Beauty and FashionHealth and Medical
All You Ever Wanted to Know about the Health & Well-being of Your Skin
Did you know that the skin is the largest organ? At around 22 square feet, it’s easy to assume that we give it the care it deserves. Unfortunately, that’s not always true. We often forget to deep-cleanse, use sunscreen, and eat healthy. The result? Tired-looking skin that’s prone to hyperpigmentation, acne and other unwanted conditions. This blog will help you get to know your skin better and give it proper TLC.
How Does Skin Work?
The skin does a lot more than merely cover us up. It regulates body temperature, protects us against germs, helps us feel sensations, and acts as a waterproof barrier. It also filters sunlight and manufactures vitamin D to aid in calcium absorption for healthy bones, teeth, and muscles.
The skin has three layers – the epidermis (outermost layer), the dermis (a deeper layer), and the sub-cutis.
- The epidermis comprises keratinocytes that grow outwards as we shed dead cells. It also has Langerhans cells that alert the immune system to pathogens.
- Below it is the dermis that contains collagen and elastin that gives skin its elasticity. This layer also regulates body temperature by increasing blood flow to allow excess heat to escape when it’s hot, and restricting blood flow to trap heat when it’s cold. The dermis also contains hair follicles, sweat glands, sebaceous glands, and apocrine glands.
- Beneath these two layers of skin lies the sub-cutis that comprises fat which acts as insulation and a fuel reserve. It also absorbs the shock of bumps and falls.
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5 Essential Tips to Keeping Skin Healthy
The skin has a lot of functions, as we can see. It’s our responsibility to keep it in peak shape so that it can perform at its best. Here are 5 simple yet vital ways to maintain it.
- Eat healthy: It’s no surprise that the first thing to do for healthy skin is to follow a healthy, balanced diet. It’s more effective than expensive creams and quick-fix fads! We are what we eat, after all, and what we put into our body directly affects the state of our skin. Foods rich in omega-3 fatty acids, vitamins and minerals are important. Try to avoid highly processed and sugary foods and have more whole grains, vegetables and fresh fruits. Add antioxidant foods like green tea, nuts and dark chocolate in your diet too.
- Hydrate: Like a healthy diet, it’s important to drink the recommended amount of water each day, no matter your skin type. There’s controversy around whether water helps get rid of acne, but studies show that it does support a healthy immune system, aids in detoxification and promotes skin hydration. Even if water doesn’t directly affect acne, it does prevent dehydration and helps in overall body function – including keeping skin healthy. Water intake differs between individuals but a rule of thumb is to aim for a minimum of 2 litters a day – and more if you’re a physically active person.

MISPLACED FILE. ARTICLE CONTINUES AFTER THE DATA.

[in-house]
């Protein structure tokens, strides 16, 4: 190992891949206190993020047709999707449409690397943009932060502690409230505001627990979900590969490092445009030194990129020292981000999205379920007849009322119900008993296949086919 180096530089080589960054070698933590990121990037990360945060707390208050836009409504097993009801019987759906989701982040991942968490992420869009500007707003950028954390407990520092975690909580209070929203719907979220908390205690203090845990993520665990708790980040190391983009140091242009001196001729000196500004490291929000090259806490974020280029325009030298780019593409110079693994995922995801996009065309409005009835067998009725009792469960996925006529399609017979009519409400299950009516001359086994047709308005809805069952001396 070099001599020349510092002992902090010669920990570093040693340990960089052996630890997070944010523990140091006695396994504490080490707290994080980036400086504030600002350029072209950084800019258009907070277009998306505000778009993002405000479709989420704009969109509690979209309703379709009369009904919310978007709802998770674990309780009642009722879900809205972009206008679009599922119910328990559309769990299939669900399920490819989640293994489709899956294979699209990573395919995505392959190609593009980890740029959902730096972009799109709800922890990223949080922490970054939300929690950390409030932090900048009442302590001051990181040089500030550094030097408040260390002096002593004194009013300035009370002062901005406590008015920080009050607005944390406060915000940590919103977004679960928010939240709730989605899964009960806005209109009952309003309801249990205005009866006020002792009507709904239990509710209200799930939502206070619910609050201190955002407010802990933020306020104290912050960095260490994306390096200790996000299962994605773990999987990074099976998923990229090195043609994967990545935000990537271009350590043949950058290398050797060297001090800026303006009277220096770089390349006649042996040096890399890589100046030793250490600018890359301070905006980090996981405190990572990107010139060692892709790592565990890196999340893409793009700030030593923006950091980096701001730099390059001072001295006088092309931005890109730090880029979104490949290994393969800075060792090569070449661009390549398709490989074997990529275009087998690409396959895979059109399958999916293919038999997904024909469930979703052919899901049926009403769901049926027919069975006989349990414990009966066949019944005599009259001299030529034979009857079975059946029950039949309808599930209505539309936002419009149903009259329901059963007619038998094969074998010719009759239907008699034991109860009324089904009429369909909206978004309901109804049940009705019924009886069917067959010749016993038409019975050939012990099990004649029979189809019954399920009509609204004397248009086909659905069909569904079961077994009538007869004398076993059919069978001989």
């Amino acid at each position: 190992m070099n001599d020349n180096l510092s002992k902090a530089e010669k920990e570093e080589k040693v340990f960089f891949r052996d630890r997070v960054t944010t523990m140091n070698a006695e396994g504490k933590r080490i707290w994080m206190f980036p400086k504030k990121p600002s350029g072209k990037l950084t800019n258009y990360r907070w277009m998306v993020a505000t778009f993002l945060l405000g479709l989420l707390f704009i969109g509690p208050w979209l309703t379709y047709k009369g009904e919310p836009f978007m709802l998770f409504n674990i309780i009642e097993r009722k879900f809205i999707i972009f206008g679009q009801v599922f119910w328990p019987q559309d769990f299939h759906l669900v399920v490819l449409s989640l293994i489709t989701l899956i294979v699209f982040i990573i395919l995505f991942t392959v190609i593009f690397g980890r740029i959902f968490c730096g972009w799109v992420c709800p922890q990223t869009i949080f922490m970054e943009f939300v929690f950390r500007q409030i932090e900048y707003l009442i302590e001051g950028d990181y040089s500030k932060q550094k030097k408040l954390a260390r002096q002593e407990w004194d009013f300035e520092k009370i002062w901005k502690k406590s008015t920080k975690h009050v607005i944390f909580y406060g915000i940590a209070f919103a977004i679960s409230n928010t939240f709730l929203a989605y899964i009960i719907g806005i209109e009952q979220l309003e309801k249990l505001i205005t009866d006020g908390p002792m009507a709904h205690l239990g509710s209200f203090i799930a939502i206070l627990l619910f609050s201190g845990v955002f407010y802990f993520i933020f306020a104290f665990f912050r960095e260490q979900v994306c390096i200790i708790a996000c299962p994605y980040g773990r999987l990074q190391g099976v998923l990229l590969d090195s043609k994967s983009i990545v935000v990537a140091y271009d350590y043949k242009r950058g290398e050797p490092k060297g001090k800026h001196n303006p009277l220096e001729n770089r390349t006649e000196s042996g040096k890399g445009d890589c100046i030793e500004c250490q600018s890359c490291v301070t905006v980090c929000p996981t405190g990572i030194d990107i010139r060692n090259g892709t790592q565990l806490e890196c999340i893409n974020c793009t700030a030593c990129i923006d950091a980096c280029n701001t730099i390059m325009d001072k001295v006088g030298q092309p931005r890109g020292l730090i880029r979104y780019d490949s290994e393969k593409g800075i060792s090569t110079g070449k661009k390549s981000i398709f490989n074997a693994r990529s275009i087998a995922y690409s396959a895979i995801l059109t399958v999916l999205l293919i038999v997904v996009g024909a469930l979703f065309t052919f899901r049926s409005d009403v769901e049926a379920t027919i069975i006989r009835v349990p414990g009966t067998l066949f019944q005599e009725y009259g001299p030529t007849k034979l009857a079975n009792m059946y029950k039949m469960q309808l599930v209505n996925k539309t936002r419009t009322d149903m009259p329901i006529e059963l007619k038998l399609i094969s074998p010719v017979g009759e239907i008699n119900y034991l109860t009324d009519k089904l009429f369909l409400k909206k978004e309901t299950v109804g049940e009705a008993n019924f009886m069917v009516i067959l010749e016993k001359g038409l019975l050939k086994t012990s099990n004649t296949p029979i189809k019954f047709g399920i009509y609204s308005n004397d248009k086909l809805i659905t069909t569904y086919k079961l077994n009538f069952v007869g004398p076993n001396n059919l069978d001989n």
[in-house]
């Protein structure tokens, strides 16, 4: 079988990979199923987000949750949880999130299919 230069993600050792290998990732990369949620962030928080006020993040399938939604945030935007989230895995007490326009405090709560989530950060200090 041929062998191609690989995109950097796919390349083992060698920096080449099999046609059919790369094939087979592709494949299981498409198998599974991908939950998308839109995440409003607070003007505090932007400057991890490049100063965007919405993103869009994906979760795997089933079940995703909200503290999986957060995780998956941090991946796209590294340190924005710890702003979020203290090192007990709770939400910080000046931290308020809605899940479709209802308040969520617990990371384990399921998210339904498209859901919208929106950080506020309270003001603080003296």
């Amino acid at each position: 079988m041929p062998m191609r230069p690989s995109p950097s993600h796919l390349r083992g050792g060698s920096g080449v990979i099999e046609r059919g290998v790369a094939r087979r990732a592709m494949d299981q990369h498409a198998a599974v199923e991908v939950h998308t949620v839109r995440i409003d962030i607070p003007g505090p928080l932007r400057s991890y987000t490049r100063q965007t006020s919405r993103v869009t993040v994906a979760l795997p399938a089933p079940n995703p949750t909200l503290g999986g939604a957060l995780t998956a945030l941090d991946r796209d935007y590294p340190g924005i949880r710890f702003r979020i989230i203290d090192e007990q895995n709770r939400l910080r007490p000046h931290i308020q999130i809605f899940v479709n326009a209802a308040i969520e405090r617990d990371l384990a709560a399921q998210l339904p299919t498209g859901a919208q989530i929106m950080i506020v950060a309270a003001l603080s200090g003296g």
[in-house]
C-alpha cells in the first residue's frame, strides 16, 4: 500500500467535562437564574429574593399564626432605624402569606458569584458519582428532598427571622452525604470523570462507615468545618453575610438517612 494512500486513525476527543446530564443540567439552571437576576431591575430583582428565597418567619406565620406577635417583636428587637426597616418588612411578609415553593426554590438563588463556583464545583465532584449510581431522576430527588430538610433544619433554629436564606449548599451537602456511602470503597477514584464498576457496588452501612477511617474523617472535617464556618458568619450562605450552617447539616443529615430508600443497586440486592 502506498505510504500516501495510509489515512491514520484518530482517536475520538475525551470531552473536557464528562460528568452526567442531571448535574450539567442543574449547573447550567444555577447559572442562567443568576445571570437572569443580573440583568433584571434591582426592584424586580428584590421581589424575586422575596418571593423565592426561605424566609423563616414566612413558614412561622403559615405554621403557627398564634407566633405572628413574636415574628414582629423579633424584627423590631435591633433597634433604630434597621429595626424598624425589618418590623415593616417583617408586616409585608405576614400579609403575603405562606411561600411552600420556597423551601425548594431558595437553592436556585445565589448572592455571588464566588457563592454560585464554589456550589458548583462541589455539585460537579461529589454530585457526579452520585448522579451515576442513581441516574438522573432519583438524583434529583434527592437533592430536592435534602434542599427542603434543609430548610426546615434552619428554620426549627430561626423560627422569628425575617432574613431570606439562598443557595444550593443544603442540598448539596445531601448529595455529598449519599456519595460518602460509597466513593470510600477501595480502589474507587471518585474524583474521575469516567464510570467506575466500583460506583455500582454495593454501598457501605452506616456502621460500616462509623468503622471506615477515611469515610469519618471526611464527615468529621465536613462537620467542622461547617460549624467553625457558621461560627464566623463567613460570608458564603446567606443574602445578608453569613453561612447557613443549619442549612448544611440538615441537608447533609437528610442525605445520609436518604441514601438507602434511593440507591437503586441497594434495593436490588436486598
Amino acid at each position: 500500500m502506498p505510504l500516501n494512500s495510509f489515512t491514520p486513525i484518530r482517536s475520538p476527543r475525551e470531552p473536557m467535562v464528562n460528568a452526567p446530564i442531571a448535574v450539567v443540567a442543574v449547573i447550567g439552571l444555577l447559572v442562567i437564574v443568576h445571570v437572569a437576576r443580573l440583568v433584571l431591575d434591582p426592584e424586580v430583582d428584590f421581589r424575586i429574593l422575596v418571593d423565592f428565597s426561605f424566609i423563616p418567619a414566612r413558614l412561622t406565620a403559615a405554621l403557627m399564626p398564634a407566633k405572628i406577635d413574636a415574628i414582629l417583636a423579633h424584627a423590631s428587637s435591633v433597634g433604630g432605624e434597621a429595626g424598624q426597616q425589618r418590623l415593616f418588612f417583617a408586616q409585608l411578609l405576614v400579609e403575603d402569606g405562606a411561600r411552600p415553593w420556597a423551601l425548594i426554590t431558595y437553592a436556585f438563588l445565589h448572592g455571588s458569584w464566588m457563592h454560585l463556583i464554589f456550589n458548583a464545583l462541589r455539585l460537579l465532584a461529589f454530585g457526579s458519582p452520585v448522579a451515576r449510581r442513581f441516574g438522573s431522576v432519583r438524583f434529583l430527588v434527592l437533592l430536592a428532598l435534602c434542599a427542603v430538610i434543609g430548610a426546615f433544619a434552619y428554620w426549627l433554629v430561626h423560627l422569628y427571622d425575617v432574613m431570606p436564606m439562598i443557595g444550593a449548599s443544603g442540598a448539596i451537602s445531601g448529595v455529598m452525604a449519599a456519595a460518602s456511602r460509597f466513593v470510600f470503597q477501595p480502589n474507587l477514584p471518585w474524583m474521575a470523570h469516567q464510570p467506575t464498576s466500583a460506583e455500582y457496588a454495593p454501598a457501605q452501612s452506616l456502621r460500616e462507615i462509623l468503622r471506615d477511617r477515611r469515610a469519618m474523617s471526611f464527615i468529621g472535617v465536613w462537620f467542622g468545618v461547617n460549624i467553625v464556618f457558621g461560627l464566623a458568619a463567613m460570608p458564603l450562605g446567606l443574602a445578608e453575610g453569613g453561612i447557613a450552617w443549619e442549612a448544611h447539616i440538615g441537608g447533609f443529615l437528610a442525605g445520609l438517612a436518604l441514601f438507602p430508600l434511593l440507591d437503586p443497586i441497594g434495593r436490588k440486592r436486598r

- Get good sleep: The National Sleep Foundation in the U.S.A. recommends that adults – even those over the age of 65 – get 7 to 9 hours of uninterrupted sleep a night. Not only is this necessary for alertness, physical and mental health, and weight maintenance, it’s also important for healthy skin. This is because your body repairs itself during sleep. Blood flow increases and collagen rebuilds. Your skin becomes rosier with fewer wrinkles, dark circles become lighter, and puffy eyes reduce.
- Bust stress: Studies show a link between stress and skin breakouts. Small wonder, then, that a pimple appears right before a big event that you’ve been stressing over! Researchers believe that stress increases sebum, an oily substance that clogs pores, which in turn causes acne, blackheads and whiteheads.
To reduce stress, incorporate these habits into your lifestyle: get proper sleep every night, even during off days; work out for at least 150 minutes at moderate intensity each week; reduce caffeine; journal; and meet up with close friends and family whenever possible. You can also practice meditation.
- Never skip moisturizer and sunscreen: It doesn’t matter whether you have oily, normal or dry skin. You need to use a moisturizer that suits your skin all-year through to prevent it from becoming too oily or too dry. Along with it, remember to always load up on sunscreen. Regular use of sunscreen with an SPF of 30 or more can block around 97% of ultraviolet B (UVB) rays, which can damage DNA, cause skin cancer, and contribute to premature aging.
Your skin is the first defense against a lot of pathogens. With good care, it can do what it’s supposed to do. There’s a bonus as well – you’ll look years younger and feel great!